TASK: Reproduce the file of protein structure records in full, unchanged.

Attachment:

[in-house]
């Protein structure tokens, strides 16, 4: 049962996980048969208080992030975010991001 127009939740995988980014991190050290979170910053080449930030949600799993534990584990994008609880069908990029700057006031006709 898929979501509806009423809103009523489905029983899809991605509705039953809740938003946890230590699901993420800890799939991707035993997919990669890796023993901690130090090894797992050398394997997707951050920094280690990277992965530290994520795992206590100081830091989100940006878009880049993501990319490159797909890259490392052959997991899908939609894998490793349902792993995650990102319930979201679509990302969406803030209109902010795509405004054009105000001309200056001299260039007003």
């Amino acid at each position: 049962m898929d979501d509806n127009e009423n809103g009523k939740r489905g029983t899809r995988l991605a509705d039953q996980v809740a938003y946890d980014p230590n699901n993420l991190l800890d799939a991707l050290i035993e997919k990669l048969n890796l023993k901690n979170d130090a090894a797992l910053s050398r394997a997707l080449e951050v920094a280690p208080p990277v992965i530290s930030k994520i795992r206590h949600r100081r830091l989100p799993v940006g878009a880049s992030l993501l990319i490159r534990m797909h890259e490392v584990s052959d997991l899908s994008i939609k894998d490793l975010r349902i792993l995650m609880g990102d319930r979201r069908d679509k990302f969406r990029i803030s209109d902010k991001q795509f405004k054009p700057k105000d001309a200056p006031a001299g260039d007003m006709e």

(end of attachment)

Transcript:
[in-house]
């Protein structure tokens, strides 16, 4: 049962996980048969208080992030975010991001 127009939740995988980014991190050290979170910053080449930030949600799993534990584990994008609880069908990029700057006031006709 898929979501509806009423809103009523489905029983899809991605509705039953809740938003946890230590699901993420800890799939991707035993997919990669890796023993901690130090090894797992050398394997997707951050920094280690990277992965530290994520795992206590100081830091989100940006878009880049993501990319490159797909890259490392052959997991899908939609894998490793349902792993995650990102319930979201679509990302969406803030209109902010795509405004054009105000001309200056001299260039007003």
């Amino acid at each position: 049962m898929d979501d509806n127009e009423n809103g009523k939740r489905g029983t899809r995988l991605a509705d039953q996980v809740a938003y946890d980014p230590n699901n993420l991190l800890d799939a991707l050290i035993e997919k990669l048969n890796l023993k901690n979170d130090a090894a797992l910053s050398r394997a997707l080449e951050v920094a280690p208080p990277v992965i530290s930030k994520i795992r206590h949600r100081r830091l989100p799993v940006g878009a880049s992030l993501l990319i490159r534990m797909h890259e490392v584990s052959d997991l899908s994008i939609k894998d490793l975010r349902i792993l995650m609880g990102d319930r979201r069908d679509k990302f969406r990029i803030s209109d902010k991001q795509f405004k054009p700057k105000d001309a200056p006031a001299g260039d007003m006709e």